“We used to get faxes after hours and on weekends asking for prescription verification—mainly expired prescriptions—knowing we couldn't respond in time, and [retailers] would be allowed to fill the prescription based on patients’ existing boxes,” she says. “I think that’s the biggest danger: it seems that my patients who resorted to online sales did so because their prescriptions had expired, and they didn’t think they needed another exam.”
When a prescriber has questions about the accuracy or verification of the Rx, S.B. 2777 requires that the prescription be considered unverified until the seller obtains affirmative confirmation of its accuracy from the prescriber. The prescriber must call or email questions before the end of that eight-hour period. The bill also removes the Federal Trade Commission’s (FTC) authority to adjust the eight-hour period.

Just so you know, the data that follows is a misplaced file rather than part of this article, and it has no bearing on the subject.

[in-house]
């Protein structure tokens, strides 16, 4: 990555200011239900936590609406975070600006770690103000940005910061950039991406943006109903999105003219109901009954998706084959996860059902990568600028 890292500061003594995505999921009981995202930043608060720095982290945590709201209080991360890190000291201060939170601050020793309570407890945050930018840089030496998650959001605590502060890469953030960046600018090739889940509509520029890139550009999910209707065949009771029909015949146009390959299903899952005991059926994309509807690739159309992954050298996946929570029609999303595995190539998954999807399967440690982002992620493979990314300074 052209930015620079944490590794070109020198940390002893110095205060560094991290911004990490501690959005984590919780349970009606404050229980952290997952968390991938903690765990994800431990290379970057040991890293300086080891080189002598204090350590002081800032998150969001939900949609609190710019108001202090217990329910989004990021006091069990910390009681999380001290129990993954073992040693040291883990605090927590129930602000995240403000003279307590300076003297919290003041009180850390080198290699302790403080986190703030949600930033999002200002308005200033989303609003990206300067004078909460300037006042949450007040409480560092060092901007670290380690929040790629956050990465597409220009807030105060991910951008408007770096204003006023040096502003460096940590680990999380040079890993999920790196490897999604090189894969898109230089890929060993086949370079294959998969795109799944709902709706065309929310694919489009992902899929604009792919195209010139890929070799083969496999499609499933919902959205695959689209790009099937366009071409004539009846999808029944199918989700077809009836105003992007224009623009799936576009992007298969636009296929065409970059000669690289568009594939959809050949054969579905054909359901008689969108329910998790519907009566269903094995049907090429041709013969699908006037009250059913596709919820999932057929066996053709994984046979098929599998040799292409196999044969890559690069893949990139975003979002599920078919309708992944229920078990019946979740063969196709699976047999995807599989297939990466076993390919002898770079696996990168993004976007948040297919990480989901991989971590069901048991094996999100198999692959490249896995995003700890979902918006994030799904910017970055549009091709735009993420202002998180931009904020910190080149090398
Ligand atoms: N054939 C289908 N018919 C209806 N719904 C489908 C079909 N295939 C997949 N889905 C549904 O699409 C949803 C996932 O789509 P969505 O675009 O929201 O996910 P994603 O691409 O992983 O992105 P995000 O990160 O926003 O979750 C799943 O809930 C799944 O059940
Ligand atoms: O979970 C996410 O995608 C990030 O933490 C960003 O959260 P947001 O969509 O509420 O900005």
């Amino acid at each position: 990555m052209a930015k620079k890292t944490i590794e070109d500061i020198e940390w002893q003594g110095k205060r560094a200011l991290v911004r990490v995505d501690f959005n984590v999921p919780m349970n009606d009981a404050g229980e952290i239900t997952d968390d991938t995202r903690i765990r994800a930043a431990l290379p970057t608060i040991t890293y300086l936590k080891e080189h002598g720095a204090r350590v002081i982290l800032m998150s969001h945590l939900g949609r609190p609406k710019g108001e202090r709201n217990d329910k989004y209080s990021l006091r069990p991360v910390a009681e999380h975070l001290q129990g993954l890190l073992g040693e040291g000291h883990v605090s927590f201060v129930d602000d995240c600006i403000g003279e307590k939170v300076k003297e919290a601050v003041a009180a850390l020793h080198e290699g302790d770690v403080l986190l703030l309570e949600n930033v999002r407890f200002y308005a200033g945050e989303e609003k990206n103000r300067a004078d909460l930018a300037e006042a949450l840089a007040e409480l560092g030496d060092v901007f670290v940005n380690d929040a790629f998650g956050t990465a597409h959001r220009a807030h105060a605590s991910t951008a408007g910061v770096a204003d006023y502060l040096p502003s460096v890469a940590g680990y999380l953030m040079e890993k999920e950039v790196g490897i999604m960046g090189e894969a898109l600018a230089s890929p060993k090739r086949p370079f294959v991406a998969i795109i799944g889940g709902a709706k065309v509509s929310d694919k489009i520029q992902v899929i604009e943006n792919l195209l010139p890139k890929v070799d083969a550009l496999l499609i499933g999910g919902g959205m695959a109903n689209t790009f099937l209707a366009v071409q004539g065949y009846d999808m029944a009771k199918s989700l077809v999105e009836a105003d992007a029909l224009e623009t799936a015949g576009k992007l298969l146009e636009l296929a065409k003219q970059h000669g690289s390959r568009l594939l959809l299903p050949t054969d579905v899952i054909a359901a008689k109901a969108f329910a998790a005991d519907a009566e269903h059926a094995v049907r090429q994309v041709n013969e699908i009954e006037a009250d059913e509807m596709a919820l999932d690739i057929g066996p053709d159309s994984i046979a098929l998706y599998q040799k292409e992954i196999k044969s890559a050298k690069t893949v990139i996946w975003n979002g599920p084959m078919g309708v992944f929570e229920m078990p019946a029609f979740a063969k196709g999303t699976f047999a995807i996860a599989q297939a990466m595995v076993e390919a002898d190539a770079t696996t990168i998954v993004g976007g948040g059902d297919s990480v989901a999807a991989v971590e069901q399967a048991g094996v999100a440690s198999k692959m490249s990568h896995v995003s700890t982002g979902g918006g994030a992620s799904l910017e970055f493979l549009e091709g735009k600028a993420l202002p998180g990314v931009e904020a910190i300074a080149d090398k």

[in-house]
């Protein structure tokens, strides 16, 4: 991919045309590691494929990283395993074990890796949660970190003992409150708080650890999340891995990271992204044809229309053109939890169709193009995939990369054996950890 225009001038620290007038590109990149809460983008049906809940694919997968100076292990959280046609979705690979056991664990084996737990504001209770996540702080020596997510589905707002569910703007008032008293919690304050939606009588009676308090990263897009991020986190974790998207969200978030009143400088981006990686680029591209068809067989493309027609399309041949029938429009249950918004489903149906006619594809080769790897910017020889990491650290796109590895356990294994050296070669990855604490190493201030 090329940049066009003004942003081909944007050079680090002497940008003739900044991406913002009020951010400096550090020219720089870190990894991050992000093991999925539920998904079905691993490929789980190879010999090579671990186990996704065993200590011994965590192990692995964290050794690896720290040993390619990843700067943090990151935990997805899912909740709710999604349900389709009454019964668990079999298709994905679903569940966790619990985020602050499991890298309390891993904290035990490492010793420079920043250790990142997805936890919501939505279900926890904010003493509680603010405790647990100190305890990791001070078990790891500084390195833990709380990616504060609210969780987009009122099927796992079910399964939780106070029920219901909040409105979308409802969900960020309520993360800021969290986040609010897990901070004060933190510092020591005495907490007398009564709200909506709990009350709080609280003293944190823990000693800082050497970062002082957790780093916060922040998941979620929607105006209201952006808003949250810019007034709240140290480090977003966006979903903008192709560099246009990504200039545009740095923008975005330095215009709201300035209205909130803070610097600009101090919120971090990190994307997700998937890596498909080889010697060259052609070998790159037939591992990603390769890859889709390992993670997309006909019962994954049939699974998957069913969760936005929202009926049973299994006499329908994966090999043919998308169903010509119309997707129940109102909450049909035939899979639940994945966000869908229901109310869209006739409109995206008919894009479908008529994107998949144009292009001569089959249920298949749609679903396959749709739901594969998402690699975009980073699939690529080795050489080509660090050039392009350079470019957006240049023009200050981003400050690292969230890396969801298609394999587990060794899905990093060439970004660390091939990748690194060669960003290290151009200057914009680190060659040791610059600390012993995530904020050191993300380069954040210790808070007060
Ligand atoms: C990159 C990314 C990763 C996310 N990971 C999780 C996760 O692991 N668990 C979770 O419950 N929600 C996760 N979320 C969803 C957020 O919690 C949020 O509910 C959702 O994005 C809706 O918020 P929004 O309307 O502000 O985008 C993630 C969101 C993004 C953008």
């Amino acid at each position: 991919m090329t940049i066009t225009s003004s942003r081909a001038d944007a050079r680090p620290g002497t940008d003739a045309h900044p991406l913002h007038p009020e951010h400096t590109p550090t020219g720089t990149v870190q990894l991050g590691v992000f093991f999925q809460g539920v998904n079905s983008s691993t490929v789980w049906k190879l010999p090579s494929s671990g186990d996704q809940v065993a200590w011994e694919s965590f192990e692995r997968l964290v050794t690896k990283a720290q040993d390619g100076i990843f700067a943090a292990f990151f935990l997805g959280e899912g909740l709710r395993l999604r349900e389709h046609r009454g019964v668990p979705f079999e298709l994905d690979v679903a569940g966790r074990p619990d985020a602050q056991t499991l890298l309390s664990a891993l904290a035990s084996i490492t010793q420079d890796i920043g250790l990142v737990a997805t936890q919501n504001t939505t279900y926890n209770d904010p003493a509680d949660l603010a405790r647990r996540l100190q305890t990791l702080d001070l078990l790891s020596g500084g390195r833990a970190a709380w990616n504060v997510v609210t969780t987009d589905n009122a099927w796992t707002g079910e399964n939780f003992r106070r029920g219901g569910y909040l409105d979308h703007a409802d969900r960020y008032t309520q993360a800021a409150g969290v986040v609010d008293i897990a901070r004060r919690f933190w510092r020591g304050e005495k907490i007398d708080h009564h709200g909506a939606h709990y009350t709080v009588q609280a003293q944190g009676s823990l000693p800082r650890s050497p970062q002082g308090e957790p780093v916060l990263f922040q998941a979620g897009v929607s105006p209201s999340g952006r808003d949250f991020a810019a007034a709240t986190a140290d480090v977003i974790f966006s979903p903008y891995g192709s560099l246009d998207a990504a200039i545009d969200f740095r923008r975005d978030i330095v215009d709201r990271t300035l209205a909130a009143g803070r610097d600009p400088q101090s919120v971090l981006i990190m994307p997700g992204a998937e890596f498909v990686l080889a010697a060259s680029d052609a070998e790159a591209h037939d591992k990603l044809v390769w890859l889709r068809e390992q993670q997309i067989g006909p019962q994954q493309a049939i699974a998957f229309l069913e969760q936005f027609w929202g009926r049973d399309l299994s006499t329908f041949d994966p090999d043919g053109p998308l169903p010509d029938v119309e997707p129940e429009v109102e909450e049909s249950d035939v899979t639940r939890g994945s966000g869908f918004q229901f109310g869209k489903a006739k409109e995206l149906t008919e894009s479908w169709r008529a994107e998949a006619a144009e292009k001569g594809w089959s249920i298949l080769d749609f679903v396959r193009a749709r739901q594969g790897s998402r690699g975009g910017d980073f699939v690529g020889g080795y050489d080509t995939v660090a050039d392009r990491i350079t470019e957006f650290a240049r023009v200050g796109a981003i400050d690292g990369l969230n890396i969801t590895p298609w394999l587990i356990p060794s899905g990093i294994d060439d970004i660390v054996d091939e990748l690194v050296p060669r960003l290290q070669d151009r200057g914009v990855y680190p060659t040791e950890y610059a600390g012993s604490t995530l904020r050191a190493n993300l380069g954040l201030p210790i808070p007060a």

According to the bill, if a prescriber asks a question before the deadline, the seller shall not fill the prescription, and the prescriber shall provide the seller with an accurate prescription.
The bill would alleviate some of the problems Optometry Times Editorial Advisory Board member David Geffen, OD, FAAO, has experienced, just like many of his fellow ODs.
“We have received verification requests on Friday evenings and are asked to respond within a short time frame,” he says. “We are not open Saturday and have found that patients may have requested contact lenses which we did not prescribe. By the time we respond on Monday, the order has shipped out.”
In April 2016, 1-800 Contacts formed a coalition with Costco Wholesale and Lens.com, calling themselves the Coalition for Contact Lens Consumer Choice.
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• Protect contact lens consumers by educating the public about the benefits of the FCLCA
• Advocate for a competitive contact lens marketplace that gives consumers more choice, greater convenience, and lower prices
• Oppose efforts by the AOA to gut the FCLCA in order to increase its own profits at the expense of consumers